Please reopen this question per the discussion we had in the comments. What is the maximum possible temperature of a 1mx1mx1m cube that is the focal point of an array of mirror reflected, concentrated beams of sunlight?
Also, a link says it has been asked, which is untrue. The question asks what particular physics will limit what could be achieved in practice in an Alabama field (under earth’s atmosphere for one thing, without 360-deg access etc) on a specific object. It also asks how number of mirrors would scale. That would be affected by things that wouldnt affect the asymptotic limit to the radiating body, such as finding a way to differ the emissivity across the body. The linked question asks about the theoretical limits of solar furnaces approaching the temperature of the radiating body. Different question altogether
The question has the following unique twists (which are relevant because it was closed as being a duplicate):
1.Discussing the number of mirrors:
My new answer added physics but not engineering issues about this (nothing about materials or how to achieve it, but the concept of differential emissivity for example). From a physics standpoint will be the exponential increase in mirrors needed per Kelvin increase. I was about to add this to an answer. People have mentioned in related questions that the temp of sun is a limit, but this is an asymptotic limit.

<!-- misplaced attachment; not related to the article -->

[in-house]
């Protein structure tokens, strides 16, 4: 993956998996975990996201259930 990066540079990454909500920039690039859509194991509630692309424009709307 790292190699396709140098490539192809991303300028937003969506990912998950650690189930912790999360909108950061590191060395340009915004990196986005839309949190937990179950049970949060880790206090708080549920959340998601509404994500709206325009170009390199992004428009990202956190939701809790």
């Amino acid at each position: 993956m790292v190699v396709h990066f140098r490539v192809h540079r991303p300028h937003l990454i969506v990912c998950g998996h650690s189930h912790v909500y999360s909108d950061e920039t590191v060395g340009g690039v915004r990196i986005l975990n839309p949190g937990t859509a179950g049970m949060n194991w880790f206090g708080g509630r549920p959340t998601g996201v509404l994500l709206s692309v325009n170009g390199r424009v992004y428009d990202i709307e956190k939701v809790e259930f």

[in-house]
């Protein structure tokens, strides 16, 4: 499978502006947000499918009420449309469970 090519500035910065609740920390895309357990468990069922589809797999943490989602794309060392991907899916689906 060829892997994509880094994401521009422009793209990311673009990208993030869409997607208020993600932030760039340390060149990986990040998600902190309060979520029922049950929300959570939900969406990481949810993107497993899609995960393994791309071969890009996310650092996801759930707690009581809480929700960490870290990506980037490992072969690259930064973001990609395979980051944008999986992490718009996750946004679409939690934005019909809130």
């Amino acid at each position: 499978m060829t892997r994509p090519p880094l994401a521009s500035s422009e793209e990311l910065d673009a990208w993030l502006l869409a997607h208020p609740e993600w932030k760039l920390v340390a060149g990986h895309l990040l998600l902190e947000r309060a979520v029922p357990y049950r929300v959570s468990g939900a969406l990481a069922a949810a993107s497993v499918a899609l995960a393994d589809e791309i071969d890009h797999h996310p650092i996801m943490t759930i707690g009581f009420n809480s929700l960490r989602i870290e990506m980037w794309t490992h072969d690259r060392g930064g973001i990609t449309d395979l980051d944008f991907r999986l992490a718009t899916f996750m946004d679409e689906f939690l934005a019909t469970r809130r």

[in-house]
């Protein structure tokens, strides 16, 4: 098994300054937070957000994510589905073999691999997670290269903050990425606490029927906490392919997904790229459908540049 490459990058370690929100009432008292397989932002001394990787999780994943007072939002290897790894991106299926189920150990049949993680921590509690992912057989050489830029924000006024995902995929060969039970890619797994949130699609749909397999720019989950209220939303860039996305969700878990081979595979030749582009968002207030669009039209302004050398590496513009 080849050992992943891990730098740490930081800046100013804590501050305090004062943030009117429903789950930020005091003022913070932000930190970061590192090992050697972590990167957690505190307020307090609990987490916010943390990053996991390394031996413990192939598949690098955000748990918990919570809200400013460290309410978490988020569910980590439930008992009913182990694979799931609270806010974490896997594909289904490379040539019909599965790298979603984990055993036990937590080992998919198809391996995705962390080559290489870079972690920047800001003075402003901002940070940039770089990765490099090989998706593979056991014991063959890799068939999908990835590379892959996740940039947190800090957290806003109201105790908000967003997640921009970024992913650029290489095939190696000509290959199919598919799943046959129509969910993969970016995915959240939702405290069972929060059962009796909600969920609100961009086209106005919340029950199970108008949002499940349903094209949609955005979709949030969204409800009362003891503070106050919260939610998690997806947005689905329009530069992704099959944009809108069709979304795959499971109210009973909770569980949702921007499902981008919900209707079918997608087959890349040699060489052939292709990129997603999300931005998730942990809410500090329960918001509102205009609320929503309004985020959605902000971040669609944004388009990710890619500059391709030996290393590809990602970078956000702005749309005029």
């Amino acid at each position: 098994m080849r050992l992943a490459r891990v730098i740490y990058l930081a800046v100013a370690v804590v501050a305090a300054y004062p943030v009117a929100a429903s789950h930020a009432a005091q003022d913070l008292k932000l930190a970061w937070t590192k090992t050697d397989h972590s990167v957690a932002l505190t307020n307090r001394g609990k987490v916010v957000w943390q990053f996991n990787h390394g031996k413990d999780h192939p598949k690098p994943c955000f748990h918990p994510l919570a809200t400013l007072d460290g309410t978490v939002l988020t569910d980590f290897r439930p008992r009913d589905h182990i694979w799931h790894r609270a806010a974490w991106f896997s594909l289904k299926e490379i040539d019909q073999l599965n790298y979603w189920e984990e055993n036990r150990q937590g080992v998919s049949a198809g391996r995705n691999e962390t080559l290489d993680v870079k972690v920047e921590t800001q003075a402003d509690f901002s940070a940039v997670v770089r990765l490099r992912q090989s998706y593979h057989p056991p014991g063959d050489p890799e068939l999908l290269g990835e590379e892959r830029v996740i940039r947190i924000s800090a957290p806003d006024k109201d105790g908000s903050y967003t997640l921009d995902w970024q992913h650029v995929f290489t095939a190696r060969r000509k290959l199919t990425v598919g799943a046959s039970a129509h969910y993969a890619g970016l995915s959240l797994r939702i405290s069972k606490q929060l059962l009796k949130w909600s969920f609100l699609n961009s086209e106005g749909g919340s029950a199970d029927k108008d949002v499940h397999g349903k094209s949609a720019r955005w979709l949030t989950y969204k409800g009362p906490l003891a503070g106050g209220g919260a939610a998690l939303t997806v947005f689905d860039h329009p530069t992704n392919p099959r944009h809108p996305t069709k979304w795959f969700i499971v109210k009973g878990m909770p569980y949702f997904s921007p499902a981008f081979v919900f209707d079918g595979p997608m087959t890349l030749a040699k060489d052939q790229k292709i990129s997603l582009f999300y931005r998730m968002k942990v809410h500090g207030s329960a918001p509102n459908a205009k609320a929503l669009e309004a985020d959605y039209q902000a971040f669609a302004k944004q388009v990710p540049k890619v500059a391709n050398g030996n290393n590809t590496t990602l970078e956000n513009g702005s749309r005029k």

- Asking about practical implications in an Alabama field:
Engineering questions aside, what hard limits might there be in the physics of doing this on earth (other than the second law limiting it to the temperature of the sun which has been discussed). For example, is there a limit imposed by losses through the atmosphere? If we assume constant atmospheric absorption, what does that do? What the atmosphere changes frequency profile?